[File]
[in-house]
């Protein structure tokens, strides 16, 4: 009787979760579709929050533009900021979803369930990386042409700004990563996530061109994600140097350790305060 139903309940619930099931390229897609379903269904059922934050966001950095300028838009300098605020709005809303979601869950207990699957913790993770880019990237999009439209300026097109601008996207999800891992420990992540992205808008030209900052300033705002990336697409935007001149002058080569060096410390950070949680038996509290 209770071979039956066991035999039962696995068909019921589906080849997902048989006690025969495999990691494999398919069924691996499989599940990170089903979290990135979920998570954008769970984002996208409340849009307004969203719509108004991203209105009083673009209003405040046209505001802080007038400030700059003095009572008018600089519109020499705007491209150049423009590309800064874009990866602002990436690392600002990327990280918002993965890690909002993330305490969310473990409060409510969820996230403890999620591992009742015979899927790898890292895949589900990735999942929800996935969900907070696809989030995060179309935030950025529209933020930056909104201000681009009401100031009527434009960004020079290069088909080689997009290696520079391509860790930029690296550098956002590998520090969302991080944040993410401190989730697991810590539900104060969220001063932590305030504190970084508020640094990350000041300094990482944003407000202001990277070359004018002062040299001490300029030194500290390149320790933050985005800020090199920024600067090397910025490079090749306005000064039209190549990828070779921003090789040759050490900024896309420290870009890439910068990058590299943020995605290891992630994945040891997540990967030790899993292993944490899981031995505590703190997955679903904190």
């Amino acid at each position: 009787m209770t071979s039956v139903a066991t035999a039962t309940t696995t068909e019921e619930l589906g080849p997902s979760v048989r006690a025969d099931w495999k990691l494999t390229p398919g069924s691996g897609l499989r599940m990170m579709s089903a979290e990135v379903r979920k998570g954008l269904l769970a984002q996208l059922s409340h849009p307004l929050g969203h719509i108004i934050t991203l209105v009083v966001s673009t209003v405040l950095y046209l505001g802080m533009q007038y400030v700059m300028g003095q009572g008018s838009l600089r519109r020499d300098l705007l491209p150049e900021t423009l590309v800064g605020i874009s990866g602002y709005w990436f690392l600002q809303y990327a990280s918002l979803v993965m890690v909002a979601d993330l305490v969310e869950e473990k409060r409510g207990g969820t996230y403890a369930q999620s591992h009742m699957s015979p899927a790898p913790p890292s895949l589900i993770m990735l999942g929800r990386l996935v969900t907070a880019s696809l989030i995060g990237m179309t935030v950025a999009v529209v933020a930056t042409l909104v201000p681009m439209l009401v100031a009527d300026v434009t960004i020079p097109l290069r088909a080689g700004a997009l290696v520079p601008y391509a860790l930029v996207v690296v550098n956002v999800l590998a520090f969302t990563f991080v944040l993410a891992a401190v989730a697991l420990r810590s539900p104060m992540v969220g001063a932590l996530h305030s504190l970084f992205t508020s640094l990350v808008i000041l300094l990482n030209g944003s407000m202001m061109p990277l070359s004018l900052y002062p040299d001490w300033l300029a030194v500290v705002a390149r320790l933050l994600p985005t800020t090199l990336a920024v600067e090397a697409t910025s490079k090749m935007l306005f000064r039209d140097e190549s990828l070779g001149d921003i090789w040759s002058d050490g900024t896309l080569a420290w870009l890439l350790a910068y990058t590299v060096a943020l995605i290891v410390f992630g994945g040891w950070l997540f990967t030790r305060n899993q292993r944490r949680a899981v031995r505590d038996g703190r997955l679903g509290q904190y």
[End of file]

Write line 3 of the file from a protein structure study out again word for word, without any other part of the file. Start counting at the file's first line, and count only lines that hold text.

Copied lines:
């Amino acid at each position: 009787m209770t071979s039956v139903a066991t035999a039962t309940t696995t068909e019921e619930l589906g080849p997902s979760v048989r006690a025969d099931w495999k990691l494999t390229p398919g069924s691996g897609l499989r599940m990170m579709s089903a979290e990135v379903r979920k998570g954008l269904l769970a984002q996208l059922s409340h849009p307004l929050g969203h719509i108004i934050t991203l209105v009083v966001s673009t209003v405040l950095y046209l505001g802080m533009q007038y400030v700059m300028g003095q009572g008018s838009l600089r519109r020499d300098l705007l491209p150049e900021t423009l590309v800064g605020i874009s990866g602002y709005w990436f690392l600002q809303y990327a990280s918002l979803v993965m890690v909002a979601d993330l305490v969310e869950e473990k409060r409510g207990g969820t996230y403890a369930q999620s591992h009742m699957s015979p899927a790898p913790p890292s895949l589900i993770m990735l999942g929800r990386l996935v969900t907070a880019s696809l989030i995060g990237m179309t935030v950025a999009v529209v933020a930056t042409l909104v201000p681009m439209l009401v100031a009527d300026v434009t960004i020079p097109l290069r088909a080689g700004a997009l290696v520079p601008y391509a860790l930029v996207v690296v550098n956002v999800l590998a520090f969302t990563f991080v944040l993410a891992a401190v989730a697991l420990r810590s539900p104060m992540v969220g001063a932590l996530h305030s504190l970084f992205t508020s640094l990350v808008i000041l300094l990482n030209g944003s407000m202001m061109p990277l070359s004018l900052y002062p040299d001490w300033l300029a030194v500290v705002a390149r320790l933050l994600p985005t800020t090199l990336a920024v600067e090397a697409t910025s490079k090749m935007l306005f000064r039209d140097e190549s990828l070779g001149d921003i090789w040759s002058d050490g900024t896309l080569a420290w870009l890439l350790a910068y990058t590299v060096a943020l995605i290891v410390f992630g994945g040891w950070l997540f990967t030790r305060n899993q292993r944490r949680a899981v031995r505590d038996g703190r997955l679903g509290q904190y």